HOUSTON — When officers led them out of a detention facility near the U.S.-Mexico border and onto a bus last month, the 12-year-old from Honduras and his 9-year-old sister believed they were going to a shelter so they could be reunited with their mother in the Midwest.
They had been told to sign a paper they thought would tell the shelter they didn’t have the coronavirus, the boy said. The form was in English, a language he and his sister don’t speak.
Instead, the bus drove five hours to an airport where the children were told to board a plane.
“They lied to us,” he said. “They didn’t tell us we were going back to Honduras.”
More than 2,000 unaccompanied children have been expelled since March under an emergency declaration enacted by the Trump administration, which has cited the coronavirus in refusing to provide them protections under federal anti-trafficking and asylum laws. Lawyers and advocates have sharply criticized the administration for using the global pandemic as a pretext to deport children to places of danger.
No U.S. agents looked at the video the boy had saved on his cellphone showing a hooded man holding a rifle, saying his name, and threatening to kill him and his sister, weeks after the uncle caring for them was shot dead in June. And even though they were expelled under an emergency declaration citing the virus, they were never tested for COVID-19, the boy said.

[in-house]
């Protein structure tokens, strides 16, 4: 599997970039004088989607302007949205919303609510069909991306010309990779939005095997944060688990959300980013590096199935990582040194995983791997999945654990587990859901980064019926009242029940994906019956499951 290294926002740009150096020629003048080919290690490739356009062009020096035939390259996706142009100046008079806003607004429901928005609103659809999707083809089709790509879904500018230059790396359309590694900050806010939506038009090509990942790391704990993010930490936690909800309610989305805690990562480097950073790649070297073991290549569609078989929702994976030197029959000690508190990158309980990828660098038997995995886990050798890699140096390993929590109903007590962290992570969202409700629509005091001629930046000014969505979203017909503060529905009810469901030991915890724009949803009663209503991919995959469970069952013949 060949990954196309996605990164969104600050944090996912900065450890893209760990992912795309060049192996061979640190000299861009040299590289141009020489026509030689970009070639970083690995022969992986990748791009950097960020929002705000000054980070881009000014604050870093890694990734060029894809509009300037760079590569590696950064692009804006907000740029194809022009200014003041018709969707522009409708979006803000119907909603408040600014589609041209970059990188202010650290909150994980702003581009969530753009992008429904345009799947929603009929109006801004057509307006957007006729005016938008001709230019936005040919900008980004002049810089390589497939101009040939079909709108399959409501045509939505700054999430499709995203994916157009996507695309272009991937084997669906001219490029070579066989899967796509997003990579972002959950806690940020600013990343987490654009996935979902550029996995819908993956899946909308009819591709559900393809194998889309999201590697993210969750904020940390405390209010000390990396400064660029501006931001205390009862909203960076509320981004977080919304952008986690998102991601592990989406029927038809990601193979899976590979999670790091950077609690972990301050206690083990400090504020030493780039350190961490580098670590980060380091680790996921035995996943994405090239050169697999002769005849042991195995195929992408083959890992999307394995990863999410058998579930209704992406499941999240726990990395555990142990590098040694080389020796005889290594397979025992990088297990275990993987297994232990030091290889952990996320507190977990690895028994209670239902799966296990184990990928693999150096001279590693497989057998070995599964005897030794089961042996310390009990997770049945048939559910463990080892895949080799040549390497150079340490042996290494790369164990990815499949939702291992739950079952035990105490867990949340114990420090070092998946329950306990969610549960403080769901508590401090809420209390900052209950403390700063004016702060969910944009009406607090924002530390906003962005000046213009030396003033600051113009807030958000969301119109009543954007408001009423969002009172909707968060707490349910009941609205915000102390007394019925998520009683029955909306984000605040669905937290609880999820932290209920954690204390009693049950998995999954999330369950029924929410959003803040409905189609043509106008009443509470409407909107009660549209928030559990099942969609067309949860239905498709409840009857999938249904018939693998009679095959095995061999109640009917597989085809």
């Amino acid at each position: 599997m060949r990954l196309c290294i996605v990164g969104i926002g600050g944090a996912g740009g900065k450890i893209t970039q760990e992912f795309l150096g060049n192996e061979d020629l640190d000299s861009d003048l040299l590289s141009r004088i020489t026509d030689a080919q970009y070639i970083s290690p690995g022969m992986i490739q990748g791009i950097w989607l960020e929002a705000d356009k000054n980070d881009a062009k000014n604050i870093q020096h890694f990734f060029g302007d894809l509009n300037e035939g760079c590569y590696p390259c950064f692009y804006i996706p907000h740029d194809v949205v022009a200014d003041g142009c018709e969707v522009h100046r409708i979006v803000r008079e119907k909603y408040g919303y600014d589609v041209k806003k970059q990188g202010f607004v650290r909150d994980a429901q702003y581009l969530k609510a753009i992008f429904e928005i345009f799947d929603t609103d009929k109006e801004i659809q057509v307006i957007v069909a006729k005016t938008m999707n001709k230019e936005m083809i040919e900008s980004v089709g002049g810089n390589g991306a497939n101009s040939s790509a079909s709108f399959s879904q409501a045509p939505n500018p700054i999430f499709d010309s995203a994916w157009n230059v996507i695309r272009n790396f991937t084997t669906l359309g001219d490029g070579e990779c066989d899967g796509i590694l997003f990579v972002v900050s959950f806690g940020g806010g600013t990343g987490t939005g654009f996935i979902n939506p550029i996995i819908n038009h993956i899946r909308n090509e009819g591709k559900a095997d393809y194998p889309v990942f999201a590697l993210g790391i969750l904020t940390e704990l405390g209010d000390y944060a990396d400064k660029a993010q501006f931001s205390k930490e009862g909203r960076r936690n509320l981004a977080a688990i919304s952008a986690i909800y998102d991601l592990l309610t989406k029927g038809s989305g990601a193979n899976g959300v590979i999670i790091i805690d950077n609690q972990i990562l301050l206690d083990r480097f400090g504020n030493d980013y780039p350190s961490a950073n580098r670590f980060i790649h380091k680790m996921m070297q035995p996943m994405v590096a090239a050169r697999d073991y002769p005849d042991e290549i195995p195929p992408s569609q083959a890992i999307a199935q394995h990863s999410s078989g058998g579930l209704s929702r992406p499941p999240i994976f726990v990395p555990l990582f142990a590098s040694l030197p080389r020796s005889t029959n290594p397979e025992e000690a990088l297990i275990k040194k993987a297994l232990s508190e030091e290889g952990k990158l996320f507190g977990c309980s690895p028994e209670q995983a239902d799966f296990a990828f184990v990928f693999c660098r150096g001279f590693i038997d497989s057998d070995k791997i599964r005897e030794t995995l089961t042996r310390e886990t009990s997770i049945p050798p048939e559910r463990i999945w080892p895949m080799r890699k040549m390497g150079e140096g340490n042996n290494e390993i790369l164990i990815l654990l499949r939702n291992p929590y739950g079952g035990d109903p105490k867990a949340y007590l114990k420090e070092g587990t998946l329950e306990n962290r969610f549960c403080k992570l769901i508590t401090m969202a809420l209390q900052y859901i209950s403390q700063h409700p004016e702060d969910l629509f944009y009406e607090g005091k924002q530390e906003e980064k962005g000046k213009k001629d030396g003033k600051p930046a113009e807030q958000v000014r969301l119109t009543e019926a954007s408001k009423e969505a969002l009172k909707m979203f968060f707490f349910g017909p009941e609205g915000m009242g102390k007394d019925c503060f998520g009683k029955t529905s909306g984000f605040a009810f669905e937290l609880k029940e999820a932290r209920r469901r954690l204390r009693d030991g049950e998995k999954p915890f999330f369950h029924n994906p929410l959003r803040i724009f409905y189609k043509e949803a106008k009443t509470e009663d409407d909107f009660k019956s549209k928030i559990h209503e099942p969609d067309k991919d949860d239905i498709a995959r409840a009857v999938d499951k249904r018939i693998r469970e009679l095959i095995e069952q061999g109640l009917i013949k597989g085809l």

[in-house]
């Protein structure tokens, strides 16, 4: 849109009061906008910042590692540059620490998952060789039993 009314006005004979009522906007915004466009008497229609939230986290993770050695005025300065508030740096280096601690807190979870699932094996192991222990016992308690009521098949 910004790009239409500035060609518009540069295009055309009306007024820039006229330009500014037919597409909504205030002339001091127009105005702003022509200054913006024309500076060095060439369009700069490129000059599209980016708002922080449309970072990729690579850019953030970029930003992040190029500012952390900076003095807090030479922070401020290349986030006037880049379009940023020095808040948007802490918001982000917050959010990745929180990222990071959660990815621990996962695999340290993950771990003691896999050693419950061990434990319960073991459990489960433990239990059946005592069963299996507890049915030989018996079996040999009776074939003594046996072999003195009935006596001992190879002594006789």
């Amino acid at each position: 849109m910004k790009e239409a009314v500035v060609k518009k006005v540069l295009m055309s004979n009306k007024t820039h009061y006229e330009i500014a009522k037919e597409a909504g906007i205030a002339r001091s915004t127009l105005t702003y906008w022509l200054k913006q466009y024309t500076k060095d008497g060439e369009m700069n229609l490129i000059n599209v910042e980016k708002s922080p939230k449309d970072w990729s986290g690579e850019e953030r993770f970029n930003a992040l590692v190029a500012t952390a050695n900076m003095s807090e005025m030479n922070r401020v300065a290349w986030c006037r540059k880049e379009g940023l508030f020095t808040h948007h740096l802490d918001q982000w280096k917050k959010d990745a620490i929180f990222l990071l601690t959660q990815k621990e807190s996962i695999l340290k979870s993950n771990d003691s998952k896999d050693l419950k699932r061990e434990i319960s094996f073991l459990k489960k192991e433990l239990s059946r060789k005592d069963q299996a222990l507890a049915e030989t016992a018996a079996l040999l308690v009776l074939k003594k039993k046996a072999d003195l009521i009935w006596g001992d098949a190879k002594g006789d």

Three weeks after their uncle was killed, the children fled Honduras, crossing the U.S.-Mexico border alone. Under the normal process set out by U.S. law, they would have been referred to a government facility for youth and eventually placed with their mother. Instead, they were expelled on July 24 after three days in U.S. detention and now live in Honduras with another uncle.
U.S. Customs and Border Protection declined requests for comment on the boy’s story, and U.S. Immigration and Customs Enforcement also declined, saying the children had been in Border Patrol custody until they boarded a deportation flight.